Exploring the Suitability of a Modeling Approach to Estimate Contaminant Occurrence in Drinking Water Sources

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Scientists explored the suitability of the DeFacto Reuse in our Nation's Consumable Supply (DRINCS) model to estimate the likelihood of contaminants from upstream wastewater discharges to enter drinking water facility intakes.

Diagram showing how wastewater discharging from wastewater treatment plants

Diagram showing how wastewater discharging from wastewater treatment plants might flow downstream and end up as part of the source water for drinking-water treatment plants.

(Credit: Justin Conley, US Enviromental Protection Agency. Public domain.)

Lakes and streams in the United States are simultaneously used as sources of drinking water and as the destination for permitted treated wastewater discharges. Water intakes at drinking-water facilities that use surface waters are often downstream from urban areas where treated wastewater is discharged, resulting in unintentional, or "de facto," reuse of wastewater for drinking water.

To protect the safety of drinking water, efficient tools are needed to understand the likelihood of contamination from upstream domestic wastewater discharges and the hydrologic conditions under which contamination may be the greatest.

To that end, scientists from the U.S. Geological Survey (USGS) Water and Wastewater Infrastructure team, U.S. Environmental Protection Agency (EPA), and University of Arizona explored the suitability of a modeling approach to provide drinking-water facilities with a tool to understand the likelihood of contaminants from upstream wastewater origin to enter drinking water intakes under a range of streamflow conditions.

Scientists compared results from a specific sampling effort analyzing surface water intake samples from 22 drinking-water facilities for 192 organic contaminants, with predictions of the percentage of upstream wastewater reused from the DRINCS model.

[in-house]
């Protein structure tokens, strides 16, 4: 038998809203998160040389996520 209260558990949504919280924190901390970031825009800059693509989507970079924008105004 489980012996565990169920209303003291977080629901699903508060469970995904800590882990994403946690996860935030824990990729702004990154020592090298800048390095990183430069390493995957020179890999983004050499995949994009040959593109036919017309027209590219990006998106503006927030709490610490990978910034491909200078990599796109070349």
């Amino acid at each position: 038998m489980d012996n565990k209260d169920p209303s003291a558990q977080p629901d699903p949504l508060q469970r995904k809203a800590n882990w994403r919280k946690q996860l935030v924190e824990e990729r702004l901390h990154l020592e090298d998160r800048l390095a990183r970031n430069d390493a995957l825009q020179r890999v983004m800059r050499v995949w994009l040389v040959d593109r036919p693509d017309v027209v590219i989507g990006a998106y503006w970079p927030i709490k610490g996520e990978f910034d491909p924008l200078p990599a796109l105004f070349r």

Results from this study document that the DRINCS model reuse values were correlated with the sum of contaminant concentrations measured in this study. The findings indicate that the DRINCS model can be a useful tool to provide estimates of the likelihood of a water supply containing contaminants of wastewater origin from upstream sources.

Certain contaminant groups such as perfluorinated chemicals showed less correlation with reuse values, which could be due to significant non-wastewater-treatment-plant contributions of these contaminants upstream from sampled facilities.

Although the comparison of modeled reuse values and measured concentrations in this study indicates the general suitability of the DRINCS model, the results also indicate that predictive capabilities could be enhanced by collection of continuous stream flow information in closer proximity to drinking water facilities.

This study is part of the long-term strategic goal of the USGS Environmental Health Program to provide comprehensive science on sources, movement, and transformation of contaminants and pathogens in drinking-water supplies and in built water and wastewater infrastructure.

The work was partially supported by the Arizona State University Decision Center for a Desert City (NSF Award No. 0951366), Central Arizona-Phoenix Long-Term Ecological Research (DEB-1637590), and Vietnam Education Foundation. The chemical analysis data were funded in part by EPA through Interagency Agreement DW14922330 to USGS and through programmatic support of the USGS Environmental Health Program (Toxic Substances Hydrology and Contaminant Biology), the EPA's Office of Research and Development, and the Office of Chemical Safety and Pollution Prevention.